The commitment to strong and durable transatlantic relations is a principle of our socio-political work, regardless of the political climate. The liberal democracies of the Western world are being faced with major challenges which can only be overcome through a functioning European-American partnership. Through events, informal exchanges, publications and debate impulses, we are contributing to strengthening this cooperation together with our American partner organisations.
On November 3, both presidential as well as General Election took place in the United States. How can their outcomes affect the global role of cities? Join us for a conversation about a new era of multilateralism from the bottom-up with Almut Möller, State Secretary of Hamburg and Stephen K. Benjamin, Mayor of Columbia, SC.
Joe Biden is now the President-elect. Although they won the Presidency and the House, the majority in the Senate will be decided by two run-offs in Georgia this upcoming January. Diego Rivas analyses the US Elections and opportunities for progressive change.
The last five years have seen many political systems succumb to far-right parties and tendencies. Aggravating this threat are the current public health and climate crises. Progressive majorities are needed now, to remove the current authoritarians from power and to critically address systemic shortcomings. Join us to discuss how to win electoral majorities!
Starting on 1 October, twenty bright minds from Germany and the United States will begin a transatlantic dialogue on how cities can address global challenges, while also democratizing urban spaces.
Democratic National Convention: Launching a Coalition to Stop Donald Trump Chair of Democrats Abroad Berlin and Sanders Delegate, Diego Rivas, about the upcoming US-elections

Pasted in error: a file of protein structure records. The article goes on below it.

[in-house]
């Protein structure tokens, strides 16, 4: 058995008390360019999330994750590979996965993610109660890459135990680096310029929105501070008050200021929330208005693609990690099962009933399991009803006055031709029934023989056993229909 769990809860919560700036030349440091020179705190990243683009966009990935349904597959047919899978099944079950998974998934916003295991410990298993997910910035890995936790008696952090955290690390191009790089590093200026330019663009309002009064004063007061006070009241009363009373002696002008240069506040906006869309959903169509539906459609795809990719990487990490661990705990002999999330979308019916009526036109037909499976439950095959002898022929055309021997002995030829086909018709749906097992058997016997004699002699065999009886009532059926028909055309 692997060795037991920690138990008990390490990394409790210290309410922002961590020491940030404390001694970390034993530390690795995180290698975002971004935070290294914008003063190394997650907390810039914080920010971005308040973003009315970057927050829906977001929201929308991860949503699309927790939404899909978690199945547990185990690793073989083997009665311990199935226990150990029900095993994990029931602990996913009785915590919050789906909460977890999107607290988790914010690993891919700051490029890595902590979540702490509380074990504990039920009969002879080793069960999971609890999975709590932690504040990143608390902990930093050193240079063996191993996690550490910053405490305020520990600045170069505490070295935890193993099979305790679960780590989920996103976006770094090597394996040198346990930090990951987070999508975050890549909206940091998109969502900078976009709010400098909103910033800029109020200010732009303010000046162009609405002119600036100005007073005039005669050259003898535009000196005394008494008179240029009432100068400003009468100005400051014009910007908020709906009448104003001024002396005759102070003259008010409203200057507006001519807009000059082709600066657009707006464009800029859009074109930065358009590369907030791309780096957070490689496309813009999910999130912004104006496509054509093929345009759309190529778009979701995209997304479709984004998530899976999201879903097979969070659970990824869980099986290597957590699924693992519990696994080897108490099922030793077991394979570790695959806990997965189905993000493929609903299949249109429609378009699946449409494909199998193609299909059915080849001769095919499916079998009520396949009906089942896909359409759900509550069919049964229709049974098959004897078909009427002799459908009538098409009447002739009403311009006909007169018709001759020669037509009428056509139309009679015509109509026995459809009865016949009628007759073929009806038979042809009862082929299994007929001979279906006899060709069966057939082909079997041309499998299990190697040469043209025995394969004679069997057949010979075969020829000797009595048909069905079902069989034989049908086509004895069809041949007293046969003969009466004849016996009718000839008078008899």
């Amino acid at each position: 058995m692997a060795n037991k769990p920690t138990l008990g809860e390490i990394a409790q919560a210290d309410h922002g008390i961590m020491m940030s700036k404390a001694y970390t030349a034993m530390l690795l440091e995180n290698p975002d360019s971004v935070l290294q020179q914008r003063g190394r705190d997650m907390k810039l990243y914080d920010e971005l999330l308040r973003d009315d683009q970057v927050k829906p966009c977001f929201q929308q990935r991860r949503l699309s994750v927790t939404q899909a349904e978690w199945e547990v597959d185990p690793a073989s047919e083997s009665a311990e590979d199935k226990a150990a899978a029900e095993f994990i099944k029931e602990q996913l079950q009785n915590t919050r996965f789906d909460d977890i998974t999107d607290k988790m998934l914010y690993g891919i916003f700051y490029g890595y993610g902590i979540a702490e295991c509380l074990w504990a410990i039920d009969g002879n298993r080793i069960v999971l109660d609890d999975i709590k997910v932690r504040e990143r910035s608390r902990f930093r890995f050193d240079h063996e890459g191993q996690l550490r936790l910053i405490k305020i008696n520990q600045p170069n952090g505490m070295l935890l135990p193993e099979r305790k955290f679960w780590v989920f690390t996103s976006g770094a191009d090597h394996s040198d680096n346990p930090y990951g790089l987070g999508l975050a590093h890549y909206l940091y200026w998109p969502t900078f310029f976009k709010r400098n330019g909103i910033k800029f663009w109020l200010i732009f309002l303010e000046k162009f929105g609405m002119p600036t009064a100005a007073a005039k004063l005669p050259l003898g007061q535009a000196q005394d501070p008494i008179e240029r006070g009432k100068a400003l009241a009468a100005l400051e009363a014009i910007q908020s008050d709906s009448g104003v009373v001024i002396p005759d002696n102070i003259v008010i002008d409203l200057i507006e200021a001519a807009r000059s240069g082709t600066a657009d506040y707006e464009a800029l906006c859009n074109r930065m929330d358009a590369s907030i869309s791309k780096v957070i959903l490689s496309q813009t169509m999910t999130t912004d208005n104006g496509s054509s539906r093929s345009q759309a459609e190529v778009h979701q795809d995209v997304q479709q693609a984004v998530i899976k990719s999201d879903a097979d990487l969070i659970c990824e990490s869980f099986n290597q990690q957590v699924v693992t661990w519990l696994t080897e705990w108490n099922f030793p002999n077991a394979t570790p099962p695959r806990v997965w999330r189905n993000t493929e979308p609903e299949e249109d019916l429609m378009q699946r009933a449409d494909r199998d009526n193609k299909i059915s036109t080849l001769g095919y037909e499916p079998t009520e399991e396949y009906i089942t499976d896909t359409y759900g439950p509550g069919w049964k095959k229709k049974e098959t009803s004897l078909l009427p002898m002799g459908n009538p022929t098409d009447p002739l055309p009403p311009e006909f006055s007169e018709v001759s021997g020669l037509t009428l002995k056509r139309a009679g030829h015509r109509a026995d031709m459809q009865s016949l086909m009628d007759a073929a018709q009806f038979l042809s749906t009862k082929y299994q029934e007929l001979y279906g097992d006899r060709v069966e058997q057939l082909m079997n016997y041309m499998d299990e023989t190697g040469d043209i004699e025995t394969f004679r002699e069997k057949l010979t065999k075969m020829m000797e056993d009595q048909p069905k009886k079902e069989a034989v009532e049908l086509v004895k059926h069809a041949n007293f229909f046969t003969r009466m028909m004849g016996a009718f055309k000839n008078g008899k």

After months of campaigning, more than twenty candidates, hundreds of millions of dollars spent on campaigns, and primaries delayed due to a public health crisis, the Democratic Party will officially nominate Joe Biden as their Candidate for President of the United States – united under one motto: take back the White House.
Call for Young Transatlantic Fellows with an Emphasis on Urban Public Policy New Urban Progress (NUP) is looking for ten citizens from Germany and ten from the United States to be part of a transatlantic dialogue on the future of cities and metropolitan areas.
New Urban Progress is revitalizing transatlantic relations by cultivating dialogue with community organizers, researchers, politicians, journalists, and start-up founders on how urban areas can be innovative, networked, and fair.
Transatlantic project enters new phase New Urban Progress launches new website and invites to an online conference
Over the course of three years, the project New Urban Progress is set to promote an exchange of ideas on how to deal with local challenges in Germany and the USA. It focuses on the role of cities in inclusive growth and sustainable innovation.
A delegation of trade unionists from the United States visited Das Progressive Zentrum for a roundtable encouraging the transatlantic dialogue and cooperation on a just transition.
New Urban Progress is pleased to announce its Sounding Board! The team is made up of seven transatlantic and metropolitan policy professionals, who will guide the project with their expertise. New Urban Progress supports transatlantic conversations on the future of cities while rethinking transatlantic relations.